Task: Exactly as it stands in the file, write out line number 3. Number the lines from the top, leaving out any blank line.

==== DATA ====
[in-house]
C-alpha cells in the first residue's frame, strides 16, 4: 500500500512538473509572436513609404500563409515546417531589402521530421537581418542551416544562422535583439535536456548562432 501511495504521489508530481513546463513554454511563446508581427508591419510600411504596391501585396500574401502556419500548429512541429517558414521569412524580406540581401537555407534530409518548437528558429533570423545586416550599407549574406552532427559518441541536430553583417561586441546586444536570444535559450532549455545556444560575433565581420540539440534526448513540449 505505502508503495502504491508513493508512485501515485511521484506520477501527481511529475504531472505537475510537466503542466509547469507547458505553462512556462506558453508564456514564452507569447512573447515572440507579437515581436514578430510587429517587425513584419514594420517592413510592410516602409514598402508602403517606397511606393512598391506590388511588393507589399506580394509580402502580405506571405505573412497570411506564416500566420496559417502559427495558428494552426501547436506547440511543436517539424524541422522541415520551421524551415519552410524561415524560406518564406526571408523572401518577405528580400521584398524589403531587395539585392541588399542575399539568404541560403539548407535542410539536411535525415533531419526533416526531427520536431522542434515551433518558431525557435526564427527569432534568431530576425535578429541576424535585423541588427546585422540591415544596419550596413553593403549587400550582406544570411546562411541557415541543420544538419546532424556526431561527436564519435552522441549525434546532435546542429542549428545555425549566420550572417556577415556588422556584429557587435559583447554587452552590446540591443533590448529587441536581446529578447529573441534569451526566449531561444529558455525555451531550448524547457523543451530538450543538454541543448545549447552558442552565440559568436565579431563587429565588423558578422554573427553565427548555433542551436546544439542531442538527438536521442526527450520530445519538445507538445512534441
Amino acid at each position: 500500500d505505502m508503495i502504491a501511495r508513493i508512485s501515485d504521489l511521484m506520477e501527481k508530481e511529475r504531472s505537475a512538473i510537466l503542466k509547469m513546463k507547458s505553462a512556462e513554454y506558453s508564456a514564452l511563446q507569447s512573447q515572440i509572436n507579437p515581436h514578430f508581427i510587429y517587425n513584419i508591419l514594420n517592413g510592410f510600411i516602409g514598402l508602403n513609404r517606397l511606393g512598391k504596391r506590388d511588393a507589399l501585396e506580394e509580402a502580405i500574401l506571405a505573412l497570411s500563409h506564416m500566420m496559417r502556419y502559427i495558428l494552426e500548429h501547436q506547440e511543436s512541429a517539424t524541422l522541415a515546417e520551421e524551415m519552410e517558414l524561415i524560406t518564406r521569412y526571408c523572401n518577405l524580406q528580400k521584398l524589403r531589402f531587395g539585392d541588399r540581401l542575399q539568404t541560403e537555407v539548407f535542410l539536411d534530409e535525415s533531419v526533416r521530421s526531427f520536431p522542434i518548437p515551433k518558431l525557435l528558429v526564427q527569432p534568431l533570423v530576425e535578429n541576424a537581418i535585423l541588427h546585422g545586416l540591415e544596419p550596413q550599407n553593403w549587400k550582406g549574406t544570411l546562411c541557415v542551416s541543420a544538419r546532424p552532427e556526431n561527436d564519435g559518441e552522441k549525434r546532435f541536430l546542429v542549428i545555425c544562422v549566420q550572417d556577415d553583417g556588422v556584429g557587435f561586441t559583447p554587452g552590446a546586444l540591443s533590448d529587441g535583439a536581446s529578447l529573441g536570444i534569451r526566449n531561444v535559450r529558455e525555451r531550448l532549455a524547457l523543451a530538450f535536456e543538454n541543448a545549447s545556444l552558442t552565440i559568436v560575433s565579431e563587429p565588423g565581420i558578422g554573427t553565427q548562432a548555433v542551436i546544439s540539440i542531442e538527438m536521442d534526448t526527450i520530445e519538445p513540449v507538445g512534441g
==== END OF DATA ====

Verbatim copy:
Amino acid at each position: 500500500d505505502m508503495i502504491a501511495r508513493i508512485s501515485d504521489l511521484m506520477e501527481k508530481e511529475r504531472s505537475a512538473i510537466l503542466k509547469m513546463k507547458s505553462a512556462e513554454y506558453s508564456a514564452l511563446q507569447s512573447q515572440i509572436n507579437p515581436h514578430f508581427i510587429y517587425n513584419i508591419l514594420n517592413g510592410f510600411i516602409g514598402l508602403n513609404r517606397l511606393g512598391k504596391r506590388d511588393a507589399l501585396e506580394e509580402a502580405i500574401l506571405a505573412l497570411s500563409h506564416m500566420m496559417r502556419y502559427i495558428l494552426e500548429h501547436q506547440e511543436s512541429a517539424t524541422l522541415a515546417e520551421e524551415m519552410e517558414l524561415i524560406t518564406r521569412y526571408c523572401n518577405l524580406q528580400k521584398l524589403r531589402f531587395g539585392d541588399r540581401l542575399q539568404t541560403e537555407v539548407f535542410l539536411d534530409e535525415s533531419v526533416r521530421s526531427f520536431p522542434i518548437p515551433k518558431l525557435l528558429v526564427q527569432p534568431l533570423v530576425e535578429n541576424a537581418i535585423l541588427h546585422g545586416l540591415e544596419p550596413q550599407n553593403w549587400k550582406g549574406t544570411l546562411c541557415v542551416s541543420a544538419r546532424p552532427e556526431n561527436d564519435g559518441e552522441k549525434r546532435f541536430l546542429v542549428i545555425c544562422v549566420q550572417d556577415d553583417g556588422v556584429g557587435f561586441t559583447p554587452g552590446a546586444l540591443s533590448d529587441g535583439a536581446s529578447l529573441g536570444i534569451r526566449n531561444v535559450r529558455e525555451r531550448l532549455a524547457l523543451a530538450f535536456e543538454n541543448a545549447s545556444l552558442t552565440i559568436v560575433s565579431e563587429p565588423g565581420i558578422g554573427t553565427q548562432a548555433v542551436i546544439s540539440i542531442e538527438m536521442d534526448t526527450i520530445e519538445p513540449v507538445g512534441g